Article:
Oct 18, 2022

Shortly Before They Collided, two Black Holes Tangled Spacetime up Into Knots

Posted by in categories: cosmology, physics

In February 2016, scientists at the Laser Interferometer Gravitational-Wave Observatory (LIGO) announced the first-ever detection of gravitational waves (GWs). Originally predicted by Einstein’s Theory of General Relativity, these waves are ripples in spacetime that occur whenever massive objects (like black holes and neutron stars) merge. Since then, countless GW events have been detected by observatories across the globe – to the point where they have become an almost daily occurrence. This has allowed astronomers to gain insight into some of the most extreme objects in the Universe.

In a recent study, an international team of researchers led by Cardiff University observed a binary black hole system originally detected in 2020 by the Advanced LIGO, Virgo, and Kamioki Gravitational Wave Observatory (KAGRA). In the process, the team noticed a peculiar twisting motion (aka. a precession) in the orbits of the two colliding black holes that was 10 billion times faster than what was noted with other precessing objects. This is the first time a precession has been observed with binary black holes, which confirms yet another phenomenon predicted by General Relativity (GR).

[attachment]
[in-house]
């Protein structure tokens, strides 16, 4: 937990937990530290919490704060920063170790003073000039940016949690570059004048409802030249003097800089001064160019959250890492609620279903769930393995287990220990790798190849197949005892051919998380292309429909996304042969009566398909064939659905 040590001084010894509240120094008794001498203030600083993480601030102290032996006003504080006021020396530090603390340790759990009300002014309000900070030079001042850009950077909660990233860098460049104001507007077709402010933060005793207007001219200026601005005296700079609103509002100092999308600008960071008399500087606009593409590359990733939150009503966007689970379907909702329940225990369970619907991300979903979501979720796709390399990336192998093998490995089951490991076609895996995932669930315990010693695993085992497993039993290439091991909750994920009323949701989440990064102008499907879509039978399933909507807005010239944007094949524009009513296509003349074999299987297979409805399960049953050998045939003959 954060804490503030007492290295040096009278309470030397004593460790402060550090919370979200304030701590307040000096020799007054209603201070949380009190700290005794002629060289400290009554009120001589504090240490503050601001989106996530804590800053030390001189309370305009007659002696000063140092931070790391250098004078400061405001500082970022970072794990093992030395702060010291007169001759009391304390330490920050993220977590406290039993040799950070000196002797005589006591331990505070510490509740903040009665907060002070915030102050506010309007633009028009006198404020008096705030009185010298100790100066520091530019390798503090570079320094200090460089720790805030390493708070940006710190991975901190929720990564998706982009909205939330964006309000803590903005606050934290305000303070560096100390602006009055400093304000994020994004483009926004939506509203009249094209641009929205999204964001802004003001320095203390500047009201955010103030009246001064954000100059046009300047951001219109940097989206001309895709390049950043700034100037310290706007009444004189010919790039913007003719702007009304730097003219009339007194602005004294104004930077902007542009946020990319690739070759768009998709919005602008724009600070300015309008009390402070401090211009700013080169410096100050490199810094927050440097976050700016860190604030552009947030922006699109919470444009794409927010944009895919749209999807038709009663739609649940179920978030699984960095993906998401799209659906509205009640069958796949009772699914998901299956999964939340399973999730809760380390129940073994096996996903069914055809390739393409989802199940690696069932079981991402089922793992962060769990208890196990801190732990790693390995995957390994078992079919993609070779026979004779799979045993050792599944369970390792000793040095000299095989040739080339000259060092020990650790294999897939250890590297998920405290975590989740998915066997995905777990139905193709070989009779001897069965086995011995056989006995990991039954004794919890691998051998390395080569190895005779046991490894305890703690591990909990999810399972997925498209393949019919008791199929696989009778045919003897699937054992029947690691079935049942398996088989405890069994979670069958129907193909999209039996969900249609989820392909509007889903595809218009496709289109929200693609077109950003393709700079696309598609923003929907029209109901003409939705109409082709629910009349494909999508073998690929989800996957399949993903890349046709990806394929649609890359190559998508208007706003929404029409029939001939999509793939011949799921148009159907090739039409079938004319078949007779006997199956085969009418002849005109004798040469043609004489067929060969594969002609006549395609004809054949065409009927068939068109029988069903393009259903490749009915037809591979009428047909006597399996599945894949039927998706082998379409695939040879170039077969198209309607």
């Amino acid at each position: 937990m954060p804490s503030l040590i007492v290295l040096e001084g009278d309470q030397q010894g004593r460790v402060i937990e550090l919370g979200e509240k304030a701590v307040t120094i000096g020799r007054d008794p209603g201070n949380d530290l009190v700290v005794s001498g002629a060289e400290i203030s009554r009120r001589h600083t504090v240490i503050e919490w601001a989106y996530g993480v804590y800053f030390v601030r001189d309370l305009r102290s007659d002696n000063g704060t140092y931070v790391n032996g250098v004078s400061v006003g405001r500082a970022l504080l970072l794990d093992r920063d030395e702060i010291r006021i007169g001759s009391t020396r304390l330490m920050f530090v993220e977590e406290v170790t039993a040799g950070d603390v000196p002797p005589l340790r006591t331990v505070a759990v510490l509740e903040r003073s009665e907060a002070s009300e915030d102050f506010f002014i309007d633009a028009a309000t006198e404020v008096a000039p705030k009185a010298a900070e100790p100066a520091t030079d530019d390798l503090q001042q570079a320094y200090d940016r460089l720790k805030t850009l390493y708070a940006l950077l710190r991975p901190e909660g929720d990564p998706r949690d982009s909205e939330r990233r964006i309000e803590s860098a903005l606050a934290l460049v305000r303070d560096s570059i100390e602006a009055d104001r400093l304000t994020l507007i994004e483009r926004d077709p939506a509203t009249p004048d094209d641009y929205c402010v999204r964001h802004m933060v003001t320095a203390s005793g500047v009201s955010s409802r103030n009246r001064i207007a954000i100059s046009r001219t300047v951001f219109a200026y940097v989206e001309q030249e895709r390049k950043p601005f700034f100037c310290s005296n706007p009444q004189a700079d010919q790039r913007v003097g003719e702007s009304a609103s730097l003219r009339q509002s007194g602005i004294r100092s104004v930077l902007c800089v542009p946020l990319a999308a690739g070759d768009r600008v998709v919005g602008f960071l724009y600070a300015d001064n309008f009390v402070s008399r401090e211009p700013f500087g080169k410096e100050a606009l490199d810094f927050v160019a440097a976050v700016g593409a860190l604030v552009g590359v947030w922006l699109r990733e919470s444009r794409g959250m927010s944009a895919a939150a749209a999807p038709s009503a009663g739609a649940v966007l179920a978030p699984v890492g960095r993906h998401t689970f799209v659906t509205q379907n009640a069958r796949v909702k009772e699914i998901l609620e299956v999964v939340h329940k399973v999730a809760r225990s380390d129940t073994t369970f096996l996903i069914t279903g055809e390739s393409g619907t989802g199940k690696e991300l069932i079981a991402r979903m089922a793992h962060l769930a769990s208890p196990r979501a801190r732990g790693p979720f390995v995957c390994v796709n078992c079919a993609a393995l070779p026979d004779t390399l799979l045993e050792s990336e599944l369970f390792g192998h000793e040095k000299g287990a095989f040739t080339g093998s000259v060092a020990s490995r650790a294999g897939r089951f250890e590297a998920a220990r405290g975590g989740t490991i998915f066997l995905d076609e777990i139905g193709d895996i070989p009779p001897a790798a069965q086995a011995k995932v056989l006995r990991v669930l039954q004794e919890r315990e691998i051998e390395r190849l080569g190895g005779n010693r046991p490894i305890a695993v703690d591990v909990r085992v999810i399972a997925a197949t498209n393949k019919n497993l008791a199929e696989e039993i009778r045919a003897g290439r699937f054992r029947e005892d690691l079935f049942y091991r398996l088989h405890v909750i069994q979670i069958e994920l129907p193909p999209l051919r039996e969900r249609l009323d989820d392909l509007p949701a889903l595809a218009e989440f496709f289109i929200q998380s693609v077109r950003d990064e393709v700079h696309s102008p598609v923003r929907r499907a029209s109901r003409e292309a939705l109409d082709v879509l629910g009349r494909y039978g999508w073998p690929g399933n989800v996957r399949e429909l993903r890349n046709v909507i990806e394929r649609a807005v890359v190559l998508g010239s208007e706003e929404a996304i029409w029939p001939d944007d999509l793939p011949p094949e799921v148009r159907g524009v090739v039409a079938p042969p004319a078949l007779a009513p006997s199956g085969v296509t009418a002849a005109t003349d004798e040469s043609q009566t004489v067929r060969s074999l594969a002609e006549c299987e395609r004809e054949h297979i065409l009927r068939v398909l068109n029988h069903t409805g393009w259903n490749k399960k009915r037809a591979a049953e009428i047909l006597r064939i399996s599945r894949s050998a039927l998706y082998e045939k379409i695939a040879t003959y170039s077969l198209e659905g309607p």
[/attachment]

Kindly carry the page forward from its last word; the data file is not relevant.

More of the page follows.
The team was led by Professor Mark Hannam, Dr. Charlie Hoy, and Dr. Jonathan Thompson from the Gravity Exploration Institute at Cardiff University. They were joined by researchers from the LIGO Laboratory, the Barcelona Institute of Science and Technology, the Max Planck Institute for Gravitational Physics, the Institute for Gravitational Wave Astronomy, the ARC Centre of Excellence for Gravitational Wave Discovery, the Scottish Universities Physics Alliance (SUPA), and other GW research institutes.

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